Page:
One of the main creative wings behind the visual wonders of Italian Futurism, Carlo Carrà was an influential artist who helped shape one of the most important avant-garde movements of the early 20th century. Many of his works were the ideal representation of what Futuristic concepts stood for - Carra's iconic piece titled as The Funeral of the Anarchist Galli (1911) quickly became a symbol of dynamic action and powerful visual violence Italian authors of Futurism represented. Carlo also pioneered the style of painting called Pittura Metafisica. Later in his life, Carra started combining his artistic ideas with the norms of Cubism. However, he remained a symbol of Futurism for the entirety of his career.
Carlo Carrà was born in Quargnento, near Alessandria, in the year of 1881. When he was at the age of 12, he left home in order to work as a mural decorator. Soon, painting became his only preoccupation in life as young Carlo dreamed of becoming an influential artist others would marvel at. In the year of 1900, Carra was in Paris decorating pavilions at the Exposition Universelle where he became acquainted with contemporary French art. He also spent a few months in London that year where he was exposed to the influence of Italian anarchists who were exiled from their native country. Soon, Carlo started to feel fascinated with anarchism and fascism, a factor that will play a big role in years to come. In 1906, Carlo started attending classes at the Brera Academy and studied under the guidance of Cesare Tallone. Four years later, Carra decided to launch a new artistic movement alongside his friends Umberto Boccioni, Luigi Russolo and Giacomo Balla. Gathered behind a common goal and mutual artistic ideas, they signed the Manifesto of Futurist Painters in 1910. This marked the most important chapter of Carlo's artistic career.
Carrà's Futurist phase ended around the time World War I began. He continued to use Futurist elements in his works, but a definite turn towards pictorial stillness was obvious. Inspired by the aspects of Trecento painting, children's naive art and the unique works of Henri Rousseau, Carrà soon began creating still lifes in a simplified style that emphasized the reality of ordinary objects. In 1917, he met and started to collaborate with Giorgio de Chirico in Ferrara - the duo worked together for several weeks and the two became the innovators of a style they called metaphysical painting of Pittura Metafisica. Throughout the duration of the 1920s and 1930s, Carlo concentrated mainly on landscape paintings and developed a more atmospheric style that was unlike anything from his previous portfolio - the best example of this type of painting is the work called Morning by the Sea. The artist took a step back from the spotlight in his later years, becoming a more private person than when he was a young man fascinated by anarchism and fascism. Carrà died in the city of Milan in 1966. He never stopped painting until the last day of his life.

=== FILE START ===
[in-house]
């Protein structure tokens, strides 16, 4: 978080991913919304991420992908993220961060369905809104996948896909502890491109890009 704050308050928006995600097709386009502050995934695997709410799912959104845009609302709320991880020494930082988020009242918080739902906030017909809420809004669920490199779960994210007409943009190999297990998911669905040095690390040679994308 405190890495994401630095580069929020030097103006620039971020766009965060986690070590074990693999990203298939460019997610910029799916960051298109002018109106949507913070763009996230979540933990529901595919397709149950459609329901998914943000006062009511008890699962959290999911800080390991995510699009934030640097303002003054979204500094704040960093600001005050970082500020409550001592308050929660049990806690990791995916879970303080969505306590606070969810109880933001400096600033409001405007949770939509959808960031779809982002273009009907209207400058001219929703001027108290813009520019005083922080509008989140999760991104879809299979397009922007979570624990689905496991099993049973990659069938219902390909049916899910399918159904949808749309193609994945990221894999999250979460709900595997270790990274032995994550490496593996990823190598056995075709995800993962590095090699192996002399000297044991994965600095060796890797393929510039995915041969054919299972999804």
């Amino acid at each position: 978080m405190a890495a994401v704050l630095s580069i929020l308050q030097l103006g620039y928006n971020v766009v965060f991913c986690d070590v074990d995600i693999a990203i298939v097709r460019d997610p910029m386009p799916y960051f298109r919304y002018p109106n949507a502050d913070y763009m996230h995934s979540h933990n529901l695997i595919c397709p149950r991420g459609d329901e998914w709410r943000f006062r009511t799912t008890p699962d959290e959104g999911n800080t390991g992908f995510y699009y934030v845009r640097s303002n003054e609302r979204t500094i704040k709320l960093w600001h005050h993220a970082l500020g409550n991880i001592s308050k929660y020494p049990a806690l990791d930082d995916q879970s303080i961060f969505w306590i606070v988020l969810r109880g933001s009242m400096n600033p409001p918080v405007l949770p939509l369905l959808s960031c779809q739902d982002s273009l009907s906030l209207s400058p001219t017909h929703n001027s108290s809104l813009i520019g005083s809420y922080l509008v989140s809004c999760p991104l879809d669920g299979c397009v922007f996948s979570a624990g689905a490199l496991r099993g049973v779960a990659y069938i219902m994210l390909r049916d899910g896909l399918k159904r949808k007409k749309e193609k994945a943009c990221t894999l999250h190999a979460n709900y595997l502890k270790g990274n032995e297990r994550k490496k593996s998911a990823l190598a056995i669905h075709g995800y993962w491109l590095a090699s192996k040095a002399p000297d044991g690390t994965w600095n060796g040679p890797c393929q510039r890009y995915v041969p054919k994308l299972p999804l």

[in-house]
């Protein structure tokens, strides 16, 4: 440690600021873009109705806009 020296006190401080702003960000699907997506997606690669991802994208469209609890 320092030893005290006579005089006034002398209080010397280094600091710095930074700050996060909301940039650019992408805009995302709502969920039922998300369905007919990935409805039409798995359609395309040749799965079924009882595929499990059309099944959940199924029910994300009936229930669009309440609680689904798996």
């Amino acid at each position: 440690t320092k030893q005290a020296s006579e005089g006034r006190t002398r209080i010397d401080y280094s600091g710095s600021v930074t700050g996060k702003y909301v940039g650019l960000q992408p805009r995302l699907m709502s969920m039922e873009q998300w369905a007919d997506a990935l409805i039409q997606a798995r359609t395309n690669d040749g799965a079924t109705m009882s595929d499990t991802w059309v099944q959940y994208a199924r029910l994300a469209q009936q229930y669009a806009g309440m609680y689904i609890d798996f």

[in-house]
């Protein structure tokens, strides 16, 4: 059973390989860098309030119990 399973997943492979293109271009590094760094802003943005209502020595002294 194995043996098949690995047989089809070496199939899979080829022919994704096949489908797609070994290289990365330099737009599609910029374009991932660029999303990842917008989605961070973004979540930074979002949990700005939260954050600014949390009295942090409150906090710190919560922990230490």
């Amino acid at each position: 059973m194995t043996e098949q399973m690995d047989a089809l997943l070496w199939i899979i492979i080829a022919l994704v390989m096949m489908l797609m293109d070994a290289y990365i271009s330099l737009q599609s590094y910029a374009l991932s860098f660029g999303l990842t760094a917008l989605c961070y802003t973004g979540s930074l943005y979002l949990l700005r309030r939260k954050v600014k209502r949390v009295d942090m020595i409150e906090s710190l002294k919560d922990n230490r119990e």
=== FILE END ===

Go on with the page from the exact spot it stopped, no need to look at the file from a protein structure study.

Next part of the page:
Although he strayed away from visual concepts on a regular basis for the majority of his career, Carlo still managed to leave his mark within every movement he ever worked in. Carrà pioneered concepts, visual vocabularies and artistic movements that changed the face of European art, playing roles in what will turn out to be a key moment in modern art history. He painted, experimented and contributed to many aspects of avant-garde societies, engraving his name as one of the most crucial authors of the early 20th century.
Featured image: Carlo Carra - Uomini al mare, 1941 (detail) - Image via pinterest.com
All images used for illustrative purposes only.